Sometimes the blind can “see” more than the sighted. During a scary movie or a horrific event, people may cover their eyes, choosing not to see the truth. As human beings, we often become entrenched in the material world, becoming oblivious to and unable to see the most apparent truths. Oedipus, the main character in Sophocles’ play Oedipus Rex, could not see the truth, but the blind man, Teiresias, “saw” it plainly. Sophocles uses blindness as a motif in the play Oedipus Rex.
Oedipus, known for his intelligence, is ignorant and therefore blind to the truth about himself and his past. Yet, when Teiresias exposes the truth he is shunned. It is left to Oedipus to overcome his “blindness,” realize the truth, and accept fate. Oedipus, “who bear the famous name,” fled his home of Corinth in fear of fulfilling the prophecy that he would kill his father and marry his mother. During his flight, he Oedipus kills a caravan of presumed low-class travelers. Oedipus comes into Thebes a stranger and hero who solved the riddle of the sphinx.
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Believing that he is blessed with great luck, Oedipus marries the recently widowed Iokaste and becomes King of Thebes. After many years, a plague vexes the city and Kreon, brother of Iokaste, comes to Oedipus with news from the oracle. He states that the plague will be lifted when the murder of Laios is avenged. Oedipus claims that he sees and understands the terrible fate of Thebes and vows to find the murderer. Since the criminal is said to still be in Thebes, Oedipus believes that a man of his intelligence should have no difficulty in finding the perpetrator.
When Oedipus is confronted by Teiresias with truth, perhaps it is Oedipus’ own hubris, which blinds him to the unthinkable truth. Unwillingly, Teiresias the blind seer provides Oedipus with the hurtful truth. Although before the truth is announced, Oedipus describes Teiresias as a “seer: student of mysteries. ” Oedipus looks to Teiresias for help in finding the murderer of the former king. He is trusted and respected by everyone in the city as evidenced by his introduction as “the holy prophet In whom, alone of all men, truth was born. Yet, when Teiresias speaks, reluctantly but honestly to Oedipus, he is shunned and his credibility and motives are attacked. Oedipus accuses Teiresias of plotting against him and helping Kreon become king. He claims that Kreon ” has brought this decrepit fortune-teller, this collector of dirty pennies, this prophet fraud” to him. Sadly, the citizens represented by the chorus, who once trusted Teiresias, will not side with him because there is no proof that his prophecy is true. Within one conversation, the lavish praise of Teiresias crumbles into Oedipus’ hatred of him.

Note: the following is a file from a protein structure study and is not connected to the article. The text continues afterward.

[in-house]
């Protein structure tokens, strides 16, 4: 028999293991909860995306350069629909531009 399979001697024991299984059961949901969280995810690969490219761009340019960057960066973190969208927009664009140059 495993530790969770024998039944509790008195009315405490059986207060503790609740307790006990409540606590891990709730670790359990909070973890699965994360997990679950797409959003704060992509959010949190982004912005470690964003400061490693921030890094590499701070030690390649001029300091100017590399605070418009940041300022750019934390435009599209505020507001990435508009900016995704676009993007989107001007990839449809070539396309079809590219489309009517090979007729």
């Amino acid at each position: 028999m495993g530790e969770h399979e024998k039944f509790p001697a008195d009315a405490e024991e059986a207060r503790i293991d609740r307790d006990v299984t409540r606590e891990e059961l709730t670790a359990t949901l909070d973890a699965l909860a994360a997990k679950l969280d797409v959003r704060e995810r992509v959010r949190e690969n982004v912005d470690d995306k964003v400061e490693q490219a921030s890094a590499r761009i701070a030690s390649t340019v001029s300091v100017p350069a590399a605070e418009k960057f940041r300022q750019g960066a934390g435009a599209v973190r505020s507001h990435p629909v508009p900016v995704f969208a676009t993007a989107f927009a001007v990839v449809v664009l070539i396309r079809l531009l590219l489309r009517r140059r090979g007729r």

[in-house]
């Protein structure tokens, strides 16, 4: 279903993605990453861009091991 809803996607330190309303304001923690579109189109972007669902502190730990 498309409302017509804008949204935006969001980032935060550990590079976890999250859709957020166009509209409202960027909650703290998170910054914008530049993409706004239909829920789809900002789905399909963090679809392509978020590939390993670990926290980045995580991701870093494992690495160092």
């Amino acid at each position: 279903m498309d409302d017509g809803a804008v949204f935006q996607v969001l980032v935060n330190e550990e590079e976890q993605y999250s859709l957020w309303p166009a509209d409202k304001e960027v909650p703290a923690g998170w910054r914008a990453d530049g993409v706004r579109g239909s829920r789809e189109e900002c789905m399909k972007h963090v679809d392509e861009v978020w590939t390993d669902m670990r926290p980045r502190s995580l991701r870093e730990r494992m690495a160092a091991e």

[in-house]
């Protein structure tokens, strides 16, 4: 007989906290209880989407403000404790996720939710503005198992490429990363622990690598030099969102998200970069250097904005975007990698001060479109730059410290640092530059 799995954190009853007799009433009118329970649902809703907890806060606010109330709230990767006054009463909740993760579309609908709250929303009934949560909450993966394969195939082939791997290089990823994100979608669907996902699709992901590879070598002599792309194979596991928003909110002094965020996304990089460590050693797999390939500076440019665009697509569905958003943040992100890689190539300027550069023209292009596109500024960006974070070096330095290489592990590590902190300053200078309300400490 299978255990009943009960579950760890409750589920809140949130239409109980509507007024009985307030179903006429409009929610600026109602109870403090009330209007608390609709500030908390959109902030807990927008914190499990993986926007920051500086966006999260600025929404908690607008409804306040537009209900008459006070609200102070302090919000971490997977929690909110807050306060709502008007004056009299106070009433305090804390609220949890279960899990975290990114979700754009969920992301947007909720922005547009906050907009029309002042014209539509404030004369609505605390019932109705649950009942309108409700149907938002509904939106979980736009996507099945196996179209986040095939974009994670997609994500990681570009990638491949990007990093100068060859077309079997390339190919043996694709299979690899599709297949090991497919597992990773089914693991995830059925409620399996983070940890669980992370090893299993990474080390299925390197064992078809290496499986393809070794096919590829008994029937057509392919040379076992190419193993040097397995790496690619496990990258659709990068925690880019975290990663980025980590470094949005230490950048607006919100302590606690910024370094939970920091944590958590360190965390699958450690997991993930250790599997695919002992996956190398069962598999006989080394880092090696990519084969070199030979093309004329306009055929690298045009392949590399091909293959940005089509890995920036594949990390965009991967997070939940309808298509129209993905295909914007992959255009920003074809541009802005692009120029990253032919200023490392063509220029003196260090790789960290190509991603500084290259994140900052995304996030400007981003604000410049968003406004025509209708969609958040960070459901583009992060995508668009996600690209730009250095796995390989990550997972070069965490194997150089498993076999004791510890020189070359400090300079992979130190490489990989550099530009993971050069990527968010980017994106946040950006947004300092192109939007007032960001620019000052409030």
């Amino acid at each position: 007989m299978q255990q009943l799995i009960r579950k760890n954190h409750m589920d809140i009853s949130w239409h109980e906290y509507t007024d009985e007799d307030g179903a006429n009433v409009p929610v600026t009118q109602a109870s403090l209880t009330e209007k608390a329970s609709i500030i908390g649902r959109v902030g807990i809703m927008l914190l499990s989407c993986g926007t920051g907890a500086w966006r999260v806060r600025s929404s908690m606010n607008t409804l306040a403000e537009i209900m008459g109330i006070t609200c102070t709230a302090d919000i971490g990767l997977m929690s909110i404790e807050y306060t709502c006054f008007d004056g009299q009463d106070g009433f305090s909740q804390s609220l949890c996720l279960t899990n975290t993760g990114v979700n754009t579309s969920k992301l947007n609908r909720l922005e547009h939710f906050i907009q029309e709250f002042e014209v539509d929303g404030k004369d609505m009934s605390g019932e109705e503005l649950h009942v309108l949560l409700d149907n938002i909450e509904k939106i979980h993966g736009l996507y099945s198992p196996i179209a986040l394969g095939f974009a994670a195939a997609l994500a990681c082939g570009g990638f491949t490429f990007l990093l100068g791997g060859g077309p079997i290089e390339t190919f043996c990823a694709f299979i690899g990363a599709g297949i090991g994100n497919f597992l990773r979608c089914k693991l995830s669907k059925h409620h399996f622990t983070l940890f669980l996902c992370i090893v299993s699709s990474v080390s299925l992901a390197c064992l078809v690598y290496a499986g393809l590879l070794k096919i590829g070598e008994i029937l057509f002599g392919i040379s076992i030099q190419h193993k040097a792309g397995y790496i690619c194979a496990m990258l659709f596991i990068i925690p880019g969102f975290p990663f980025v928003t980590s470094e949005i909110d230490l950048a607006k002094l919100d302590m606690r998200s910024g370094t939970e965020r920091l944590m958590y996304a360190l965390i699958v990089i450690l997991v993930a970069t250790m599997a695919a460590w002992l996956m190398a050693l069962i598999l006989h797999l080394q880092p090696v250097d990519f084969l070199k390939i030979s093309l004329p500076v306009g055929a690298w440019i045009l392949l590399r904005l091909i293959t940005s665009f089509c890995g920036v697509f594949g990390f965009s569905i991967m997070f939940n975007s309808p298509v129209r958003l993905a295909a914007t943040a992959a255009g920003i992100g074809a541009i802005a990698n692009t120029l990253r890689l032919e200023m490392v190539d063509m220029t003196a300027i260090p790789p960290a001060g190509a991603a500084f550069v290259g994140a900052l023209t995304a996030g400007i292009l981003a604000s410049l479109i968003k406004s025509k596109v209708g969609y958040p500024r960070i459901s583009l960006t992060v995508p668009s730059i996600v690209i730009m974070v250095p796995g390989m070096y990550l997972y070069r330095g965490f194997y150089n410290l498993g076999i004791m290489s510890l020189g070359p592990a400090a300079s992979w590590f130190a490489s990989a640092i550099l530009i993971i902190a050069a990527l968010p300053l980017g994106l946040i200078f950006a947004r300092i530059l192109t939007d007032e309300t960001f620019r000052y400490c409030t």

Responding to Oedipus’ attacks, Teiresias tells him “you with both your eyes you are blind: You can not see the wretchedness of your life, Nor in whose house you live, no, nor with whom. Who are your father and mother? Can you tell me? You don’t even know the blind wrongs That you have done them, on earth and in the world below. ” Although, Oedipus and the citizens of Thebes do not know the truth, the audience understands that Teiresias represents insight, therefore his wise words should be perceived as prophecies of events to come and morals to learn.
Teiresias though physically blind can see better or more clairvoyant than Oedipus who has perfect vision and yet still blind to the truth. In the same dialogue, Teiresias foreshadows ” the double lash of your parents curse will whip you. Out of this land someday with only night Upon you precious eyes. ” Leaving with the last word, Teiresias exits the stage telling Oedipus the truth once more. It is not till the confession of the Shepherd and the suicide hangin Now with the truth of himself realized, Oedipus is filled with grief and guilt.
He blinds himself, left forever with the knowledge of the destruction and shame he has brought on his family. He says goodbye to daughters because he must live the rest of his life in exile and die where his parents intended, the “wild hills” of Kithairon. Oedipus blinding himself symbolizes his increase of knowledge, his sensitivity, and gives him the ability to finally “see”. He is now able to recognize the flaws of his hubris and the consequences of which his pride brought him. The same theme appearing in most Greek stories applies to Oedipus; the will of the gods is ultimate, and one must live humbly.